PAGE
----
Transports in Belgium, Belgium Transports - Allo' Expat Belgium
Allo' Expat Belgium - Connecting Expats in Belgium
Main Homepage
Allo' Expat Belgium Logo
   


Subscribe to Allo' Expat Newsletter
 
Check our Rates
   Information Center Belgium
Belgium General Information
 
History of Belgium
Belgium Culture
Belgium Cuisine
Belgium Geography
Belgium Population
Belgium Government
Belgium Economy
Belgium Communications
Belgium Transportations
Belgium Military
Belgium Transnational Issues
Belgium Healthcare
Belgium People, Language & Religion
Belgium Expatriates Handbook
Belgium and Foreign Government
Belgium General Listings
Belgium Useful Tips
Belgium Education & Medical
Belgium Travel & Tourism Info
Belgium Lifestyle & Leisure
Belgium Business Matters
  Sponsored Links


Check our Rates
WEATHER

Fair
21°C
CURRENCY RATES
1(USD) = 0.7322(EUR)
LOCAL TIME
Sat | 01:51PM

Belgium Transportations
 
 
 
 
 

General

In 2002, the densest railway network in the world comprises 3,422 km (2,126 mi) of track operated by the government-controlled Belgian National Railway Co. In addition, Belgium has a regional railway network of 27,950 km (17,367 mi).

In 2004, the road network comprises 150,567 km (93,558 mi) of paved highways, including 1,747 km (1,086 mi) of expressways. All major European highways pass through Belgium.

Inland waterways comprise 2,043 km (1,270 mi) of rivers and canals, and are linked with those of France, Germany, and the Netherlands. In 2001, 1,570 km (976 mi) of these waterways are in regular commercial use. The chief port, Antwerp (one of the world's busiest ports), on the Scheldt River, about 84 km (52 mi) from the sea, handles three-fourths of the country's foreign cargo. Other leading ports are Gent and Zeebrugge. Liège is the third-largest inland river port in Western Europe, after Duisburg, Germany, and Paris, France. In 2001 the Belgian merchant fleet was comprised of 20 vessels, with a total of 31,362 GRT (54,058 DWT). The fleet numbered 101 ships (2.2 million GRT) in 2002, but offshore registry programs and so-called "flags of convenience" have enticed ship owners into foreign registry.

In 2006, there were an estimated 43 airports, 25 with paved runways. Brussels'International Airport, an important international terminus, is served by more than 30 major airlines. In 2001, 8,489,000 passengers flew on scheduled domestic and international flights.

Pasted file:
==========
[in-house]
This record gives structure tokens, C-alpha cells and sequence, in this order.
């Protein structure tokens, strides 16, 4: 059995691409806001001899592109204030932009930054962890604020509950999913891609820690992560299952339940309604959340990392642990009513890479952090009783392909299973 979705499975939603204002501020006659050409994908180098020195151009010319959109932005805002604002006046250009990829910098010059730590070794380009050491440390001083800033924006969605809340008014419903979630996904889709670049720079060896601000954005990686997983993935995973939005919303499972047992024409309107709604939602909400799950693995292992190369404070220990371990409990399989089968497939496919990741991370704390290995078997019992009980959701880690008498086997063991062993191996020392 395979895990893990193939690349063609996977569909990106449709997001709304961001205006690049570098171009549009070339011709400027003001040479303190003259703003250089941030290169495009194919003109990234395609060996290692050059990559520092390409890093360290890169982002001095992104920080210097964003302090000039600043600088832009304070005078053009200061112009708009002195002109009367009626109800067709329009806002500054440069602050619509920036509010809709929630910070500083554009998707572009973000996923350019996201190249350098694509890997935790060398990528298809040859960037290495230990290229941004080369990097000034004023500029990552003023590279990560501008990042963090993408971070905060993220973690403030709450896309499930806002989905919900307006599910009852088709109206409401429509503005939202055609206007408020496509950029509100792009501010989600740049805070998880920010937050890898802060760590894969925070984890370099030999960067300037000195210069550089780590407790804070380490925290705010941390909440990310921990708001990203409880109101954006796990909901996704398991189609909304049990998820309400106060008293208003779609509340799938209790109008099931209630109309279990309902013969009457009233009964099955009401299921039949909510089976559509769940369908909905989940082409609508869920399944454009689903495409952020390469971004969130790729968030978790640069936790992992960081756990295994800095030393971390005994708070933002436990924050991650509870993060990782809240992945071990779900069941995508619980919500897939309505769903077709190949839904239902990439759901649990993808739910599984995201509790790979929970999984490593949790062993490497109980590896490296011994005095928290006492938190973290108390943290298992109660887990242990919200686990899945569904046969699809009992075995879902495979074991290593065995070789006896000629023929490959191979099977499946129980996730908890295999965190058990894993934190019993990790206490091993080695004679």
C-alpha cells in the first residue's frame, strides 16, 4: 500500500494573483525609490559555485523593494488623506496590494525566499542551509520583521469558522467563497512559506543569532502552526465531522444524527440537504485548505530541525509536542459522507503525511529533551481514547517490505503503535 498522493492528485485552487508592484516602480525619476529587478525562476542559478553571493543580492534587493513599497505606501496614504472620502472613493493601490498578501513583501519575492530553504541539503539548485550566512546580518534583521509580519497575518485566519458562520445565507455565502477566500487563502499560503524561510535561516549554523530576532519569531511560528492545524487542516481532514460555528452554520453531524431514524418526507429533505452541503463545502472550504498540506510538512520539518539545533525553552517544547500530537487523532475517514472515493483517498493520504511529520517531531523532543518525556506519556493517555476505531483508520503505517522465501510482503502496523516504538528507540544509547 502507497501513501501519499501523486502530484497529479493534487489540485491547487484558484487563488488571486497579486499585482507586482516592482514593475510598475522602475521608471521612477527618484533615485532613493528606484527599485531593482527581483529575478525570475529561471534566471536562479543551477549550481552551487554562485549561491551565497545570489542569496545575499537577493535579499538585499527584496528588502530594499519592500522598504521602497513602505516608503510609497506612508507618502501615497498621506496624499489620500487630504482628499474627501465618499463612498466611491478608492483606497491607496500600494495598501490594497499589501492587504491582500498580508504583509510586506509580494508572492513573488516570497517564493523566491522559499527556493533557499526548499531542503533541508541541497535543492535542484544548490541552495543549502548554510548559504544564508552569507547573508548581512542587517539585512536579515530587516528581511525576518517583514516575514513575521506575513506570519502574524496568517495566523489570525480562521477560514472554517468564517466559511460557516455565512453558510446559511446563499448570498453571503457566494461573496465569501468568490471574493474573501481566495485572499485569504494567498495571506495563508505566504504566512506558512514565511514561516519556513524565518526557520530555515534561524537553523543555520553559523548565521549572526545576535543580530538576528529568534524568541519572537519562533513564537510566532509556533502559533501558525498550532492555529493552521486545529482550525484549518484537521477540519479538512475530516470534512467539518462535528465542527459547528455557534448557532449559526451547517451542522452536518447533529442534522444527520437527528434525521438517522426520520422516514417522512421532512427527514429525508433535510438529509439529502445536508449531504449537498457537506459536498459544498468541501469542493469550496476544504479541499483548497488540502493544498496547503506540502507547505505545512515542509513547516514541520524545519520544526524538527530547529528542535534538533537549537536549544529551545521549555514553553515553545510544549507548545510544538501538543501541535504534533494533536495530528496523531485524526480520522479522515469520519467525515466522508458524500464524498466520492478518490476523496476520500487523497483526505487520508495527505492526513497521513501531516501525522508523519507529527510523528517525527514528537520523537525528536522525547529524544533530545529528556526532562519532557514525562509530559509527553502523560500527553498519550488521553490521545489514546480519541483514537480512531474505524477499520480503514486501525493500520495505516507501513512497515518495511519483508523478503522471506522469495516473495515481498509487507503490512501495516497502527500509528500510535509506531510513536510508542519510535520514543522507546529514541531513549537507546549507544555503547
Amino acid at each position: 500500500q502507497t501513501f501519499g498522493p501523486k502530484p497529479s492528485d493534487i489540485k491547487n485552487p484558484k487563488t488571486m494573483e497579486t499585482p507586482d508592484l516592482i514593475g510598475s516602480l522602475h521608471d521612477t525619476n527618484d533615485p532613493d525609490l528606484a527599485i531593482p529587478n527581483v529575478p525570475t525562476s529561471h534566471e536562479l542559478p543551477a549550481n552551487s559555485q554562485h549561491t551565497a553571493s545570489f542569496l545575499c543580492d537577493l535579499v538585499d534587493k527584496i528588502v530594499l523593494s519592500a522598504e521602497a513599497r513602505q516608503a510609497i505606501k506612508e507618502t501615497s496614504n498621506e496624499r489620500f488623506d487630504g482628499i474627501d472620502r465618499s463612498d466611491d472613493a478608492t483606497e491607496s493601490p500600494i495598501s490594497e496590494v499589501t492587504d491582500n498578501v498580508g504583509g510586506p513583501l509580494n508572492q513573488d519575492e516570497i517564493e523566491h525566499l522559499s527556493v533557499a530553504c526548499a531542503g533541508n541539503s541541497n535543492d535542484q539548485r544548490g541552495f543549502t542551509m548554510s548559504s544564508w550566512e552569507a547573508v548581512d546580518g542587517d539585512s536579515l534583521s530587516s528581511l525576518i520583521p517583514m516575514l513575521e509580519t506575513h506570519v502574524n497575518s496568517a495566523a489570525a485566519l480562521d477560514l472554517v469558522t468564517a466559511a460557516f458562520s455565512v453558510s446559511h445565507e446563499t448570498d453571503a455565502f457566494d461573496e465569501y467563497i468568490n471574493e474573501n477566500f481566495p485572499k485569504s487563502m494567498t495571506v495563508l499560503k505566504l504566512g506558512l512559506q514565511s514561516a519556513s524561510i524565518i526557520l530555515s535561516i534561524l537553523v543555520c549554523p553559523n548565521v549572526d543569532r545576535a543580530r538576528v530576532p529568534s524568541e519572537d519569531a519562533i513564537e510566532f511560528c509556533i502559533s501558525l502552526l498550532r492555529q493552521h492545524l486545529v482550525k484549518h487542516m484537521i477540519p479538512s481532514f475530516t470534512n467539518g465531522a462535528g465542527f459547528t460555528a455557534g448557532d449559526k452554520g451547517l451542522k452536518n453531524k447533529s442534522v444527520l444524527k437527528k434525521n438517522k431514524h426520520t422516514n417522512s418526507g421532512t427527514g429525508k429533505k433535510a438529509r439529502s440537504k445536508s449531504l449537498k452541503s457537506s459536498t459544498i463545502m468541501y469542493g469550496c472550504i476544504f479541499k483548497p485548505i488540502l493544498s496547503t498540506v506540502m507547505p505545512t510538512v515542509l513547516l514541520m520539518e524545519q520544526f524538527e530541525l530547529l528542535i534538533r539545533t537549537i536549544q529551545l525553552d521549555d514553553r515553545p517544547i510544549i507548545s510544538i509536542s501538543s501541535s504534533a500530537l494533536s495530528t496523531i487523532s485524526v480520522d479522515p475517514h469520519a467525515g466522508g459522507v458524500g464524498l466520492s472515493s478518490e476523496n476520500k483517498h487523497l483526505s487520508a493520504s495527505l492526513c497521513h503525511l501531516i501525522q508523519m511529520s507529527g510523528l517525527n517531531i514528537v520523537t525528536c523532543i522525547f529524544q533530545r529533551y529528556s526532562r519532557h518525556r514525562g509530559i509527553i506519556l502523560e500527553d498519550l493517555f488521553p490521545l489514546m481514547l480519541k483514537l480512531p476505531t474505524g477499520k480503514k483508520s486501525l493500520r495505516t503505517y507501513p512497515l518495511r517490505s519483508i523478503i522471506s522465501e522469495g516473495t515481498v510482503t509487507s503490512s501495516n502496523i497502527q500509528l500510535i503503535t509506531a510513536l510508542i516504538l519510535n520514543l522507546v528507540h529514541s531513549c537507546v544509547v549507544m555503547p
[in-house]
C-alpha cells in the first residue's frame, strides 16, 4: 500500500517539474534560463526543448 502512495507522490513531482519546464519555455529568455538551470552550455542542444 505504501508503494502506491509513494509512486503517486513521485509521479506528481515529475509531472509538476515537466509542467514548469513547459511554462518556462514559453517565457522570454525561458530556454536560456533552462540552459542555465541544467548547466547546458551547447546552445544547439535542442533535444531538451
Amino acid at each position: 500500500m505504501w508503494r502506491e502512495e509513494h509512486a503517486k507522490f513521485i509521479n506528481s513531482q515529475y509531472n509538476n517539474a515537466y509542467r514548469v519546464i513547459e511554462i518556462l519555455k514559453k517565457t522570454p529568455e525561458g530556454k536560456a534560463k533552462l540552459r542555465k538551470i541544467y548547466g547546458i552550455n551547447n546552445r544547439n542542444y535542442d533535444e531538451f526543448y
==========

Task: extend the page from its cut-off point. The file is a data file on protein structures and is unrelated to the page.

Overview

Airports:
43 (2006)

Airports - with paved runways:
total: 25
over 3,047 m: 6
2,438 to 3,047 m: 7
1,524 to 2,437 m: 3
914 to 1,523 m: 2
under 914 m: 7 (2006)

Airports - with unpaved runways:
total: 18
914 to 1,523 m: 2
under 914 m: 16 (2006)

Heliports:
1 (2006)

Pipelines:
gas 1,561 km; oil 158 km; refined products 535 km (2006)

Railways:
total: 3,536 km
standard gauge: 3,536 km 1.435-m gauge (2,950 km electrified) (2006)

Roadways:
total: 150,567 km
paved: 117,442 km (includes 1,747 km of expressways)
unpaved: 33,125 km (2004)

Waterways:
2,043 km (1,528 km in regular commercial use) (2006)

Merchant marine:
total: 68 ships (1000 GRT or over) 3,786,089 GRT/6,074,664 DWT
by type: bulk carrier 20, cargo 5, chemical tanker 2, container 9, liquefied gas 16, passenger 1, petroleum tanker 10, roll on/roll off 5
foreign-owned: 9 (Denmark 3, France 1, Germany 1, Greece 4)
registered in other countries: 123 (Bahamas 15, Bermuda 3, Cyprus 1, France 6, Gibraltar 3, Greece 16, Hong Kong 4, Liberia 1, Luxembourg 9, Malta 10, Marshall Islands 1, Mozambique 2, Netherlands 2, Netherlands Antilles 1, Panama 11, Portugal 9, Russia 6, Sierra Leone 1, Singapore 8, St Kitts and Nevis 1, St Vincent and The Grenadines 9, Vanuatu 4) (2007)

Ports and terminals:
Antwerp, Brussels, Gent, Liege, Oostende, Zeebrugge